Alliance to report Maftuh to police

Jakarta, Indonesia - A group campaigning for the freedom to worship is planning to report Religious Affairs Minister Maftuh Basyuni to the police for his recent comments about the Ahmadiyah sect.

The Alliance of Religious Freedom sent a warning to Maftuh on April 17, demanding the minister make a public apology for his offensive statement against Ahmadiyah, a small Islamic sect that was declared heretical last year by the Indonesian Ulema Council.

The warning in the form of a letter was signed by more than 300 people, including Muslim scholars, journalists, artists and activists from non-governmental organizations.

It gave the minister a week to apologize to the sect through media and affirm his commitment to religious pluralism in the country or the alliance threatened legal action.

Maftuh was quoted by several national newspapers calling Ahmadiyah a deviant faith, and saying its teachings went against Islam.

The minister also said he would issue a new decree to reconfirm the state's recognition of only six faiths -- Islam, Catholicism, Protestantism, Hinduism, Buddhism and Confuscianism.

Moderate Muslim scholar Dawam Rahardjo, who leads the alliance, said the minister had failed to respond to the letter.

"Last Tuesday was the deadline. We will report this case to police. We are still discussing the exact time (to do so)," he said.

Dawam said his group would also take the case to President Susilo Bambang Yudhoyono. "The minister's action could endanger the President's Cabinet because (Maftuh's) statement was made in his capacity as a state official," Dawam added.

He said Maftuh should treat all religions and beliefs in Indonesia equally, and should not have made disparaging statements remarks about any faith.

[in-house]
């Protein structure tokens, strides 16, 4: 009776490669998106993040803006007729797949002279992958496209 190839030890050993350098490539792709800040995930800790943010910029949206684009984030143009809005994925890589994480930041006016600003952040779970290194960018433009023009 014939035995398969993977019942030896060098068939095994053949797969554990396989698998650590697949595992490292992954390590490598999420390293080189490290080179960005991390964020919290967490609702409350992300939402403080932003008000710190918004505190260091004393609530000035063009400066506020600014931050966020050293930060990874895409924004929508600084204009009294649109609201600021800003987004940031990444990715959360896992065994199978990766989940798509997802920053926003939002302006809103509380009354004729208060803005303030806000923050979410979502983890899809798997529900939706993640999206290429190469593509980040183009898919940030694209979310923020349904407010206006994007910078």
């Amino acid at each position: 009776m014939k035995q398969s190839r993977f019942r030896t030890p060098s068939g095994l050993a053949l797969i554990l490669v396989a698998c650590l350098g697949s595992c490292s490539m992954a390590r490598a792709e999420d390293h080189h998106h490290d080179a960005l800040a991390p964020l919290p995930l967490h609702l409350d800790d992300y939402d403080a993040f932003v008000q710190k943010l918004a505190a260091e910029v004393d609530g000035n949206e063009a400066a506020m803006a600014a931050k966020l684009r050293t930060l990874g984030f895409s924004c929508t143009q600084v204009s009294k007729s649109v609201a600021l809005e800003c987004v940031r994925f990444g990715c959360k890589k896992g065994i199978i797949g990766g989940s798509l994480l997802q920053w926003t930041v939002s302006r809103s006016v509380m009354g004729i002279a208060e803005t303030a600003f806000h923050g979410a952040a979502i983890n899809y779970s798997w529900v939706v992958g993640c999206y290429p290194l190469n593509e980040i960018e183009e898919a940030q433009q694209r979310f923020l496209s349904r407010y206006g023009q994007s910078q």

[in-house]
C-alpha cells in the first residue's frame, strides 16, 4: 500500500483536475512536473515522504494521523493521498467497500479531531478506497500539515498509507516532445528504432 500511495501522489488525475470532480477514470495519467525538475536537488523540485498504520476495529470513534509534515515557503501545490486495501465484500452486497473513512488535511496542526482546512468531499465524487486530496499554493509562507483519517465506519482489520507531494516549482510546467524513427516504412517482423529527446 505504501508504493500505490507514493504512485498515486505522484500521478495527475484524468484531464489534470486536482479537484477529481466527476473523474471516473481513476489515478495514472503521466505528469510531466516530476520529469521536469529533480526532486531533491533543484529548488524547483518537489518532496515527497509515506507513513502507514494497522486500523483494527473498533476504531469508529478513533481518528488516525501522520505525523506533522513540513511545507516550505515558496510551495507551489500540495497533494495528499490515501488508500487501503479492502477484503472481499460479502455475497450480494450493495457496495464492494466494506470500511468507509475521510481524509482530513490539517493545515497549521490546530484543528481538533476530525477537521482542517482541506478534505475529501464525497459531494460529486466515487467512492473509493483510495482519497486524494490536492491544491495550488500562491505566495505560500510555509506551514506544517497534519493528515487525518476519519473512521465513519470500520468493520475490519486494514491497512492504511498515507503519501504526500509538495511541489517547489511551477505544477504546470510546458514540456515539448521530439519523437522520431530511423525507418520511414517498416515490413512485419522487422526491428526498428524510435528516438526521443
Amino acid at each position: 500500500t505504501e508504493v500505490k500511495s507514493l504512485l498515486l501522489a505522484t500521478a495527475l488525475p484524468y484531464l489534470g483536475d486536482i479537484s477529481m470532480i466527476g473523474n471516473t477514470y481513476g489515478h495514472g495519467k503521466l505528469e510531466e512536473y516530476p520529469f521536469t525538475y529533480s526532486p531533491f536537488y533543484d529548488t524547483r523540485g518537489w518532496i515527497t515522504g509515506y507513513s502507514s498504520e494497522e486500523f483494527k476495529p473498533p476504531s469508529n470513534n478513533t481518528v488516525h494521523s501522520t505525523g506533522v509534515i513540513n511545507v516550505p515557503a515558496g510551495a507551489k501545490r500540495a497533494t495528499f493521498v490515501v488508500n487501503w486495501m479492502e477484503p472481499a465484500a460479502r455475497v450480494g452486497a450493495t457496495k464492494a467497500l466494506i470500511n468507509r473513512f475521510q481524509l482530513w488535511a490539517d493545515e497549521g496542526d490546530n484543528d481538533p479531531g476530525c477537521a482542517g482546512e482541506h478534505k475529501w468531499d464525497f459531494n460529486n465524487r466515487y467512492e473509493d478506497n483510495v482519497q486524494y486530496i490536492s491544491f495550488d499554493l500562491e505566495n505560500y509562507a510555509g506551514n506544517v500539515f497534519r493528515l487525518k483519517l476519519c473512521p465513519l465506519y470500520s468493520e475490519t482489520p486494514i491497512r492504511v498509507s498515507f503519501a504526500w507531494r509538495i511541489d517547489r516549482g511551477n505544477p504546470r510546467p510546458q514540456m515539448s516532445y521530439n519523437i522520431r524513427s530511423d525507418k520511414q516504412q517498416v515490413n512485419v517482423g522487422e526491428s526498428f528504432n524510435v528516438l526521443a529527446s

"A (religious) minister must protect all religious believers from discrimination," Dawam added.

Uli Parulian Sihombing, a lawyer for the alliance, said the President should consider dismissing Maftuh from his ministerial post after making such discriminatory remarks.

The lawyer said the minister's comments were in violation of the Constitution that recognized pluralism. "Based on the five principles of the Pancasila (state ideology), he must understand that Indonesia is a country which allows its citizens to choose their own religions and beliefs," he said.

Another lawyer in the team, Saor Siagian, said the minister's statement was in breach of the law because it could lead to the rights of people belonging to minority religions being infringed.

He said the lawyers were also considering a plan to take the minister to court to sue him for defamation.

Dawam urged Nahdlatul Ulama and Muhammadiyah, the country's two largest Muslim organizations, to join the action again the minister.

Under the Constitution, people had the right to believe in whatever religion they chose and this also meant choosing new faiths, the group said.